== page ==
"I think the current stock price has been irrationally raised, This view is the same as what you have learned from professors who have misunderstood their children, like listening to the gospel. "Effective market". The theory is just the opposite. Your professors who misled their children believe too much in economics "Rational man" Hypothesis, In psychology, Irrational person "Little is known about the theory, Also lacks actual life experience. Humans are like lemmings, In some cases "Collective irrationality" Propensity. This tendency causes smart people to have many irrational thoughts, Did a lot of irrational behavior.
So, Economics should imitate the basic methods of physics, But you should never pursue a theory as accurate as a physics formula.
The economics community puts too much emphasis on macroeconomics, And insufficient attention to microeconomics. I think this is wrong. It’s like not knowing anatomy and chemistry But want to master medicine. Besides, Microeconomics is fun. It can help you understand macroeconomics correctly, It's as fun as playing acrobatics. On the opposite, I don’t think people can get so much fun in studying macroeconomics. The most important reason is, They often make mistakes Because the system they want to understand is too complicated."
2.10 Importance of reading
"The smart people I met in my life(Smart people from all walks of life)Nothing is not read every day——No, not a single one. Warren reads a lot, I read a lot, May surprise you. My kids laugh at me. They think I am a book with two legs.
I am a fan of biographical books myself. I think if you want people to know useful and great concepts, It is best to connect these concepts with the lives and personalities of the great men who proposed them. I think if you can and Adam·Smith makes friends, Then you can definitely learn economics better. with "Deadman" make friends, It sounds fun, But if you do become friends with the great dead in your life, Then I think you will live a better life, Get a better education. This method is much better than simply giving some basic concepts."
In the annual Berkshire Hathaway and Wesco shareholder meetings and speeches, Munger recommends some books. The relevant books and sources are now organized as follows:
Below is a list of 45 books recommended by Munger and four books about Charlie Munger. Poor Charlie's Almanack: The Wit and Wisdom of Charles T. Munger is by far the best book on Munger.
> Charlie Munger’s Books: Recommended Reading List
Charlie Munger: Books
- Seeking Wisdom: From Darwin to Munger by Peter Bevelin (2008)
- Poor Charlie's Almanack: The Wit and Wisdom of Charles T. Munger by Peter D. Kaufman (2008)
- Damn Right: Behind the Scenes with Berkshire Hathaway Billionaire Charlie Munger by Januaret Lowe (2003)
- Of Permanent Value by Andrew Kilpatrick
> 45 Books Recommended By Charlie Munger
- The Blind Watchmaker by Richard Dawkins
- Common Stocks and Uncommon Profits by Philip A. Fisher
- Paths to Wealth Through Common Stocks by Philip A. Fisher
- The Intelligent Investor by Benjamin Graham
- The Money Masters by John Train
- Fiasco: The Inside Story of a Wall Street Trader by Frank Partnoy
- Ice Age by John & Mary Gribbin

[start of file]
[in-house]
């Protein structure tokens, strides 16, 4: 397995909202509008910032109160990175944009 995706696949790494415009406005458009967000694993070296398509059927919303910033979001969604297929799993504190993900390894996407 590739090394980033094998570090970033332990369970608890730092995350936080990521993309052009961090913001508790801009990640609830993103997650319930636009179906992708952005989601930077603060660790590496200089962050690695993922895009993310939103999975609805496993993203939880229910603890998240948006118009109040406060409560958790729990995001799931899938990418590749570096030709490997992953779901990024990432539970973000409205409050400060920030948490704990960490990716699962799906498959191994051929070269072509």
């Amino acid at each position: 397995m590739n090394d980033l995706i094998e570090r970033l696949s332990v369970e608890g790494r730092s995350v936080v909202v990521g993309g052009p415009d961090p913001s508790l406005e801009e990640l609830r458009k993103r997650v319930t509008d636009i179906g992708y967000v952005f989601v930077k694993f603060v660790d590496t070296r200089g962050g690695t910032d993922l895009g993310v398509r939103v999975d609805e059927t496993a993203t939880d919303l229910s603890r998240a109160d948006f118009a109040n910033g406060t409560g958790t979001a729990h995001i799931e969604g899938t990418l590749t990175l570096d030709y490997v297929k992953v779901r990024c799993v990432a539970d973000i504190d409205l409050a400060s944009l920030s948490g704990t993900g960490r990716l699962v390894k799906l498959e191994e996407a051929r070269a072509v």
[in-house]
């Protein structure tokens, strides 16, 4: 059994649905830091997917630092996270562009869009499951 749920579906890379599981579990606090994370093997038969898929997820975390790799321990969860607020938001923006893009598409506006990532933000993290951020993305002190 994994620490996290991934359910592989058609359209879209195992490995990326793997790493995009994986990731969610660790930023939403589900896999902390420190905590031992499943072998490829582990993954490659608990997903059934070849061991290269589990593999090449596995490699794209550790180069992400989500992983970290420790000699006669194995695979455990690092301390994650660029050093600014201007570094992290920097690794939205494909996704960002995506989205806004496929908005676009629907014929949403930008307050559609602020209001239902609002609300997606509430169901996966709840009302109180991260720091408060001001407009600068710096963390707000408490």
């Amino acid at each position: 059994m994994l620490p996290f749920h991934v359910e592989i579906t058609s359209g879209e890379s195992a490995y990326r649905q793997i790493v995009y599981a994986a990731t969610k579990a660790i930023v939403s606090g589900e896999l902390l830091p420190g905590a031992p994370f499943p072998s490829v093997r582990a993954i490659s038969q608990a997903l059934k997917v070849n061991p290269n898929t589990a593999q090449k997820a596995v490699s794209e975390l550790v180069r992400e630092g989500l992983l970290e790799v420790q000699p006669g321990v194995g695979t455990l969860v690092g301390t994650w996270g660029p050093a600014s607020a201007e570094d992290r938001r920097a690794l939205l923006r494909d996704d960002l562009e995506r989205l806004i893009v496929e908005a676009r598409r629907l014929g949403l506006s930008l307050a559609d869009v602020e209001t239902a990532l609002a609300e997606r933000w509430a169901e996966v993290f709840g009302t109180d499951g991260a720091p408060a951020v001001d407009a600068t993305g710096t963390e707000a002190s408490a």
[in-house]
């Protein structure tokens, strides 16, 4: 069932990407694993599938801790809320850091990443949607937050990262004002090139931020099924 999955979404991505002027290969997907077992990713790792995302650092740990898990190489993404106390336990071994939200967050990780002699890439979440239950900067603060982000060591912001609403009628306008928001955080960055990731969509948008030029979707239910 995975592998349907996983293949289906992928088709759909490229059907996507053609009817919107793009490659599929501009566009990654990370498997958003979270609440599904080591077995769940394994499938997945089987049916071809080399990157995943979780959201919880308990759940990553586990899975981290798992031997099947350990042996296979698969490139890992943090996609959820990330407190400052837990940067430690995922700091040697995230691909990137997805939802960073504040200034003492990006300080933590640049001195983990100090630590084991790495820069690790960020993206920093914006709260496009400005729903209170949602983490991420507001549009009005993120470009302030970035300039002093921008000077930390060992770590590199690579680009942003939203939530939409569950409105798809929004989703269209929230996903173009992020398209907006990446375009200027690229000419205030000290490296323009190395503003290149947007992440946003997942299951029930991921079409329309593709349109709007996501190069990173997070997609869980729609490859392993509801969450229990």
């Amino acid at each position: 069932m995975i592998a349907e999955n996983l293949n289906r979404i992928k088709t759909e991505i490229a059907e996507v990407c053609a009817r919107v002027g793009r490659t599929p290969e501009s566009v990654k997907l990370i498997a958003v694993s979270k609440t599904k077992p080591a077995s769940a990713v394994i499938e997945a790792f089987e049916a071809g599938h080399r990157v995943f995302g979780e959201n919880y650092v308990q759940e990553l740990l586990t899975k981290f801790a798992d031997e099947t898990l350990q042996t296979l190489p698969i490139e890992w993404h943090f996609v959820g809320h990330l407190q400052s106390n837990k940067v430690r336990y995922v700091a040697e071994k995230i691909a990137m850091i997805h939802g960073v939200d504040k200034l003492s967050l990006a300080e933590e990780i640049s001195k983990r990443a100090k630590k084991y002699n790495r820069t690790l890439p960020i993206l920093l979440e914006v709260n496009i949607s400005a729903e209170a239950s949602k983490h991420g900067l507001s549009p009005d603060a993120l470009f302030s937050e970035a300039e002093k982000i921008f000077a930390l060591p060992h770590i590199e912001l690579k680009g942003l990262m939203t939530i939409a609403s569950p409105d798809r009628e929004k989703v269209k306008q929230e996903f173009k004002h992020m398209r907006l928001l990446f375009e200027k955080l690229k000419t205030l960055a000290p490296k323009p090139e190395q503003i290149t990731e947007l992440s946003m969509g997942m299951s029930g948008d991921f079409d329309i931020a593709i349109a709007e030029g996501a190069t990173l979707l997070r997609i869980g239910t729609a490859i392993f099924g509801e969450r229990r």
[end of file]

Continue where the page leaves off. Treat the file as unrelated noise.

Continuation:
- Deep Simplicity by John Gribbin
- How the Scots Invented the Modern World: The True Story of How Western Europe's Poorest Nation Created Our World & Everything in It by Arthur Herman
- Models of My Life by Herb Simon
- A Matter of Degrees: What Temperature Reveals about the Past and Future of Our Species, Planet, and Universe by Gino Segre
- Andrew Carnegie by Joseph Frazier Wall
- Guns, Germs, and Steel: The Fates of Human Societies by Jared Diamond
- The Third Chimpanzee by Jared Diamond
- Influence: The Psychology of Persuasion by Robert B. Cialdini
- Autobiography of Benjamin Franklin by Benjamin Franklin
- Living within Limits: Ecology, Economics, and Population Taboos by Garrett Hardin
- The Selfish Gene by Richard Dawkins
- Titan: The Life of John D. Rockefeller, Sr. by Ron Chernow
- The Wealth and Poverty of Nations: Why Some Are So Rich and Some So Poor by David S. Landes
- The Warren Buffett Portfolio: Mastering the Power of the Focus Investment Strategy by Robert Hagstrom
- Genome: The Autobiography of a Species in 23 Chapters (P.S.) by Matt Ridley
- Getting It Done: How to Lead When You're Not in Charge by Roger Fisher and Alan Sharp
- Three Scientists and Their Gods: Looking for Meaning in an Age of Information by Robert Wright
- Only the Paranoid Survive by Andy Grove
- A Man for All Markets: From Las Vegas to Wall Street, How I Beat the Dealer and the Market by Ed Thorp
- The Outsiders by William N. Thorndike
- Hard Drive: Bill Gates and the Making of the Microsoft Empire by James Wallace
- Master of the Game by Connie Bruck
- Benjamin Franklin by Carl Vandoren
- Judgment in Managerial Decision Making by Max H. Bazerman
- The NURTURE ASSUMPTION by Judith Rich Harris
- Darwin's Blind Spot by Frank Ryan
- Conspiracy of Fools by Kurt Eichenwald
- Fortune's Formula by William Poundstone
- No Two Alike by Judith Rich Harris
- The Martians of Science by Istvan Hargittai
- Einstein: His Life and Universe by Walter Isaacson
- Outliers: The Story of Success by Malcolm Gladwell
- Yes! by Noah J. Goldstein by Robert B. Cialdini, by Steve J. Martin
- The Greatest Trade Ever by Gregory Zuckerman
- In the Plex by Steven Levy
- The Club by Leo Damrosch
- Andrew Carnegie by Joseph Frazier Wall
- Getting to Yes by Roger Fisher
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- The Charlie Munger Reading List (45 Books Recommended)